Now the invention is described in detail.
The polyanions that can be used in the method of this invention are those substances comprising natural or synthetic polymers such as polysaccharides or polystyrene having therein plural anions such as sulfonyl anions or carboxyl anions, said materials being soluble in the reaction medium used in the antigen-antibody reaction.
Specific examples of these polyanions include dextran sulfate, heparin, polystyrene sulfonic acid, cellulose phthalate acetate, hyaluronic acid, chondroitin sulfate and the like.
According to the method of this invention, a sample containing the antigen or antibody to be assayed is treated with the polyanion and then subjected to the antigen-antibody reaction with the corresponding antibody or antigen in the reaction medium.
The treatment with the polyanion may be carried out (i) by carrying out the antigen-antibody reaction in the medium in which the polyanion has been included or (ii) by treating the sample with a solid or liquid phase containing the polyanion prior to the antigen-antibody reaction (in the latter case, the antigen- or antibody-containing sample thus treated may be subjected to the antigen-antibody reaction after the polyanion has been removed therefrom, but usually it is subjected to the reaction as it carries the polyanion).
The reaction media suitable for use in antigen-antibody reaction are aqueous media including, for example, water, a saline solution and buffer solutions, which may contain one or more additives selected from stabilizers, preservatives, chelating agents, surfactants, etc.
The buffer solution includes glycine buffers, phosphoric acid buffers, citric acid buffers, barbital buffers, borate buffers, Tris[tris(hydroxymethyl)aminomethane]-hydrochloric acid buffers, Tris-malate buffers, ammonia buffers and the like.
The stabilizers includes, for example, amino acids, polypeptides, proteins and the like which do not participate in the intended immunological reaction and they are usually present at concentrations of 0.001% to 1%, preferably 0.05% to 0.6%.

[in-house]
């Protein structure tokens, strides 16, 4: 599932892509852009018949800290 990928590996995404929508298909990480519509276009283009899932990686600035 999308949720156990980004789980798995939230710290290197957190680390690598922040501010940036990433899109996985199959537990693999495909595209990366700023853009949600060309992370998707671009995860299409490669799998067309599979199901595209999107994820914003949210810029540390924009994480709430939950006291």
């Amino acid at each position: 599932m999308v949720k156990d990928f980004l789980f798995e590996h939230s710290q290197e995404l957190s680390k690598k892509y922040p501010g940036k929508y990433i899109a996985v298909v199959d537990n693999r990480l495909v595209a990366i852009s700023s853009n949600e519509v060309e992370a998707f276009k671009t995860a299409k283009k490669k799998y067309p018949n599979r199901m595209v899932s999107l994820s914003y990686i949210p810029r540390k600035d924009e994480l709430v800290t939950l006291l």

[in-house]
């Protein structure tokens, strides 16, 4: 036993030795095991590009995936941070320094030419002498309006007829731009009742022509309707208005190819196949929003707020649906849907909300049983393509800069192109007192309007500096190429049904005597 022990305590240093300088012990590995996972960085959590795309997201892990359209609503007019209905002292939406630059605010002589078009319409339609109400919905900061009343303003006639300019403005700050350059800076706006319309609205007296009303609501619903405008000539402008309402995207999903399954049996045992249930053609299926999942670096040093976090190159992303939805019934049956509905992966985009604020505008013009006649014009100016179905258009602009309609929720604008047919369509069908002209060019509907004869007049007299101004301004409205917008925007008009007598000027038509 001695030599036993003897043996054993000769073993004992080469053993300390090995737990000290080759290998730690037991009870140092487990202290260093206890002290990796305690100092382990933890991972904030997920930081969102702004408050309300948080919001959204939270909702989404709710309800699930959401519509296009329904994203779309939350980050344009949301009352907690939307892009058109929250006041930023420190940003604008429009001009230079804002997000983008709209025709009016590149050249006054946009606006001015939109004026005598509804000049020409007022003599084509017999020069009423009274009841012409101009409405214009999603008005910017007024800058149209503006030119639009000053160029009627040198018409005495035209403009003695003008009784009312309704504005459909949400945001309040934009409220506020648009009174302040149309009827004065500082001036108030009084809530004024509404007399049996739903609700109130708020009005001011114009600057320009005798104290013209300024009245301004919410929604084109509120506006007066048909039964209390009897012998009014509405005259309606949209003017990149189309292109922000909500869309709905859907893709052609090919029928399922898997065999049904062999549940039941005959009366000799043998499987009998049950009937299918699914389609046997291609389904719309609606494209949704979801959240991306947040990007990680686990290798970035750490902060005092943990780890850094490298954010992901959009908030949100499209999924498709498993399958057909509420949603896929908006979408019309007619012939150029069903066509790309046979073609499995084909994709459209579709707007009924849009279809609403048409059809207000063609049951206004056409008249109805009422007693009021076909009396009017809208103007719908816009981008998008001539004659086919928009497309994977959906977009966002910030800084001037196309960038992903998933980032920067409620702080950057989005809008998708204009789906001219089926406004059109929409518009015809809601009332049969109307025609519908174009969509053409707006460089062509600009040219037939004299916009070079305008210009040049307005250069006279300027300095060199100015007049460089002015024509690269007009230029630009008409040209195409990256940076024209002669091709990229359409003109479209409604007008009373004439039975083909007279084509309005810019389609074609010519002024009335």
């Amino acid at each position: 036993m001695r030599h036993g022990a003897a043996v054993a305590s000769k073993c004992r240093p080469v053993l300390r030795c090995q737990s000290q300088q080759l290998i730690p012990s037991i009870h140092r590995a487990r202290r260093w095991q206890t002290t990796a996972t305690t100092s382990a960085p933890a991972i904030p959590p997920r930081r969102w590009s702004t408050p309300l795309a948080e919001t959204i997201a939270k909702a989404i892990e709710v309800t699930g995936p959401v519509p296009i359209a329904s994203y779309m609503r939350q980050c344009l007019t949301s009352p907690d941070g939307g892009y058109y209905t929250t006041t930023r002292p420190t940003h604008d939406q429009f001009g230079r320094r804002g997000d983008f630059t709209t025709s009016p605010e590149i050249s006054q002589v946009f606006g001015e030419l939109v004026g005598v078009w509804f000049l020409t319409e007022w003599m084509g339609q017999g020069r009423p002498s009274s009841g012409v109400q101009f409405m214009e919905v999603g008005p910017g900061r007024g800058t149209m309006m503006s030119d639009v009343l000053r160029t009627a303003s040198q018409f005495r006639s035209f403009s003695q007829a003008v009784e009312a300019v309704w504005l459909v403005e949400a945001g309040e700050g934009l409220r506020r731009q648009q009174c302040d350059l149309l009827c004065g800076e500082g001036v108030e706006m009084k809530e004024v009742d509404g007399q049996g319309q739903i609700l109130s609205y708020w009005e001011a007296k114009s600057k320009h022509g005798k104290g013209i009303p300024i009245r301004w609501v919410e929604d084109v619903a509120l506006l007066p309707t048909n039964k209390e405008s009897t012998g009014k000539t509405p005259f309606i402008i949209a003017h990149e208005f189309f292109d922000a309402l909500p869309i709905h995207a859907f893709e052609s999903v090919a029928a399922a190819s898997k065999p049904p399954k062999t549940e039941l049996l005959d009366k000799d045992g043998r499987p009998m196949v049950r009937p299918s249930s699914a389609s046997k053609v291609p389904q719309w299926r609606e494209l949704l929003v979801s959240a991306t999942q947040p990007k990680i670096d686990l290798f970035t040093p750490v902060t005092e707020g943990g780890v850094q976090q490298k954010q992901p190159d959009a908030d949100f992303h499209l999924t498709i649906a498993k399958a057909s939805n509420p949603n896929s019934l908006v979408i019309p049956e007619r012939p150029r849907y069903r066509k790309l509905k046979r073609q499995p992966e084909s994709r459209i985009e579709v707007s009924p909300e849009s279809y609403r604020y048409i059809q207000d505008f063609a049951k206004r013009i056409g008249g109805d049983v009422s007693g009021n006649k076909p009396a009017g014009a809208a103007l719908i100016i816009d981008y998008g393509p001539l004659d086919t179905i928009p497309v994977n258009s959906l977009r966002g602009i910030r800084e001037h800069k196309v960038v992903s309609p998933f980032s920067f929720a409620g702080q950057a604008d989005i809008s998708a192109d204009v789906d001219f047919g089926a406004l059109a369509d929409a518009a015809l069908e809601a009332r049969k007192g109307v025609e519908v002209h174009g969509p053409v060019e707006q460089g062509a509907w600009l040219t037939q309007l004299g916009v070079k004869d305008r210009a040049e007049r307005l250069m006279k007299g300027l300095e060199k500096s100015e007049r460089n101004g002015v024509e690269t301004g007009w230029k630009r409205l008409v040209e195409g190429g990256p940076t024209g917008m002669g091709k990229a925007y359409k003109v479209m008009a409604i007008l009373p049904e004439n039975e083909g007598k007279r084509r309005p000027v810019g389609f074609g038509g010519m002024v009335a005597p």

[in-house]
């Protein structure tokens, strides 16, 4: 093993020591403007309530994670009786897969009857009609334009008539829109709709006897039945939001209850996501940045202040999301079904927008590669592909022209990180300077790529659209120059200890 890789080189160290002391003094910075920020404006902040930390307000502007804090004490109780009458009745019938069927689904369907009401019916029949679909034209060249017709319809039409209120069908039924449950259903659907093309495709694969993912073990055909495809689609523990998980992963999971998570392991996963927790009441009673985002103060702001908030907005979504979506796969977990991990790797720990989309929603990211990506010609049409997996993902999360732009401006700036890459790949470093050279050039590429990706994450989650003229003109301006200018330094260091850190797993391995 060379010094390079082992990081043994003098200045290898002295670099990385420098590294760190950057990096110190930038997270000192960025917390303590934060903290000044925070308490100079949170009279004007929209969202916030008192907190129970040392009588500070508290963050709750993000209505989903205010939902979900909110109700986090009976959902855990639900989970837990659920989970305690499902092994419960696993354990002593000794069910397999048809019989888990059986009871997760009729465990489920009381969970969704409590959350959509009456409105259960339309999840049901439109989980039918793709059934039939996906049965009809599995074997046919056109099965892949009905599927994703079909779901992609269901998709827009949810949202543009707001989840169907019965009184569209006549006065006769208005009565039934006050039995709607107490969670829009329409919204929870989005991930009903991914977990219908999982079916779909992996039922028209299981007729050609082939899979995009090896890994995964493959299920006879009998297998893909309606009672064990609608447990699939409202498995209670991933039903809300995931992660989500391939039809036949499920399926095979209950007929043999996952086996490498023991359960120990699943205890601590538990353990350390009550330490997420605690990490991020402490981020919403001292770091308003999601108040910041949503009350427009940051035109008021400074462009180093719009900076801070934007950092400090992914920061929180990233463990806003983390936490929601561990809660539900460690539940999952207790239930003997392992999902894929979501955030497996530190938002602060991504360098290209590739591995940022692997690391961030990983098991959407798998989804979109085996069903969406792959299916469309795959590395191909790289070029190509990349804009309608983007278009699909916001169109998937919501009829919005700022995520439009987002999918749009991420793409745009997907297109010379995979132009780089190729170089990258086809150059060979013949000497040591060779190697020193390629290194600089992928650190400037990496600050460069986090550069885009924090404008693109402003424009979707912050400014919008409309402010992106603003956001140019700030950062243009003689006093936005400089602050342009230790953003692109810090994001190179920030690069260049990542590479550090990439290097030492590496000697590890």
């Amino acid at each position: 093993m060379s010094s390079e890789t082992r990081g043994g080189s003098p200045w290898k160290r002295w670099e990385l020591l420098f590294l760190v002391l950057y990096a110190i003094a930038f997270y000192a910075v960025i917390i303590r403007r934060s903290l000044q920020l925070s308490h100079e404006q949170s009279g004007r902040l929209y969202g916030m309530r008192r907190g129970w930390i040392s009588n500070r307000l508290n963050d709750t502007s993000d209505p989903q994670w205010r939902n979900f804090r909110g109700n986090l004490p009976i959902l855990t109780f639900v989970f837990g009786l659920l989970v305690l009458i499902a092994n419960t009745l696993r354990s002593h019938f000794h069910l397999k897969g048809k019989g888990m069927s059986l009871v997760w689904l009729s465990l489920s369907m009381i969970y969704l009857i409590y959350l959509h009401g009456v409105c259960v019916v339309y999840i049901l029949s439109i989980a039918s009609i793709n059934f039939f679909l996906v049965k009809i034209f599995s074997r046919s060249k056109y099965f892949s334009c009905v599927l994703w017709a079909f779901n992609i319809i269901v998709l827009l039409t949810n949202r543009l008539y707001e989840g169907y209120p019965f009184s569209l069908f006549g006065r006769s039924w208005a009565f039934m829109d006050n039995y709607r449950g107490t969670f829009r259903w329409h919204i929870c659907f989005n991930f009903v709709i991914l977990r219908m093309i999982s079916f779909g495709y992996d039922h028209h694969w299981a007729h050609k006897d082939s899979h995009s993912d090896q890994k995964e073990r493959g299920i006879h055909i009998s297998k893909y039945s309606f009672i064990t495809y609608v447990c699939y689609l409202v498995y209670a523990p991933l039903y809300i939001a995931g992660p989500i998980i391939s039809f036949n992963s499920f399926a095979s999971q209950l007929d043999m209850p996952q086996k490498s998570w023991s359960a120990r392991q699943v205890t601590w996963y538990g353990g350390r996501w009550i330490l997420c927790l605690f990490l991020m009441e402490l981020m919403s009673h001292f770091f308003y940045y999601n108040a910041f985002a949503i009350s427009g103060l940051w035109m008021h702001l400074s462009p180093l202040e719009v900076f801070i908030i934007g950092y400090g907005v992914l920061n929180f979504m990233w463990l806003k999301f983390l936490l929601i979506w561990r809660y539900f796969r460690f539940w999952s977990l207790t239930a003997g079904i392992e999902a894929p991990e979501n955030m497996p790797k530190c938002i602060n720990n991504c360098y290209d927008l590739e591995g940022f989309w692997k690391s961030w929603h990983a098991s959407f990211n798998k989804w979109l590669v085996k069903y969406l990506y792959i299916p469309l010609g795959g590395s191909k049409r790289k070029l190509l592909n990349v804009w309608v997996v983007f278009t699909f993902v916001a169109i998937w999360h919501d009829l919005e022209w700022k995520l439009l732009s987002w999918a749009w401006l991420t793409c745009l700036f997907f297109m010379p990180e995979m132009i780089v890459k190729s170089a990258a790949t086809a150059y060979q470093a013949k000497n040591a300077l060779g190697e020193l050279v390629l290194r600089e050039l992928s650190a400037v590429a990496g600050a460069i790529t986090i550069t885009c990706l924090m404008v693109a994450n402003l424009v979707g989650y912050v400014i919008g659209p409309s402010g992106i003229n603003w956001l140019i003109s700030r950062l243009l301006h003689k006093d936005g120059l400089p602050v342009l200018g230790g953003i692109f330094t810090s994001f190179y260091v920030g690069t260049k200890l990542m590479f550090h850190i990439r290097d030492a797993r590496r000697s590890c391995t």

Preferred examples of the preservatives include sodium azide and merthiolate.
Preferred examples of the chelating agents include ethylenediaminetetraacetic acid, nitrilotriacetic acid, cyclohexanediaminetetraacetic acid and the like.
As the surfactant, nonionic surfactants are generally preferred.
The pH of the reaction medium should be in the ordinary pH range applicable to antigen-antibody reactions and usually a pH of about, 5 to 10 is employed.
The concentration of the polyanion in the reaction medium is usually not greater than 5% by weight, preferably from 0.001 to 0.5% by weight.
A higher concentration may cause the reaction to become unstable in the case of some assay systems. But a lower concentration, the inhibitory effect against the so-called non-specific reactions which interfere with the assay and make it impossible to obtain accurate assay values is decreased because of an increased inhibitory effect caused by factors in the serum sample other than the reaction with the corresponding antigen, resulting in a decreased accuracy of the assay.
The antigens which serve as a substance to be assayed and a reactant include various ones such as, for example, proteins, polypetides, steroids, polysaccharides, lipids, pollen, dust, and haptens. The antibodies include, for example, those proteins which are the antibodies against the above-mentioned antigens.
The assay of an antigen-antibody reaction according to this invention is applicable to any assay systems well known in the art. Thus, it can be applied either to the so-called solution systems wherein both the substance to be assayed and the reactant are soluble in the reaction medium, or to the so-called carrier systems wherein the reactant is supported on a particulate carrier which is substantially insoluble in the reaction medium, that is to say, the particulate carrier is sensitized with the reactant. Specific examples of the antigen-antibody reactions that can be assayed according to the method of this invention include those reactions occurring in radioimmunoassay, latex agglutination with near infrared turbidimetry, enzyme immunoassay, fluoroimmunoassay, immunonephelometry utilizing light scattering, erythrocyte agglutination, latex agglutination and the like. Particularly the method of this invention is preferably applied to such assay system as latex agglutination with near infrared turbidimetry that can utilize, for example, a reversed passive agglutination.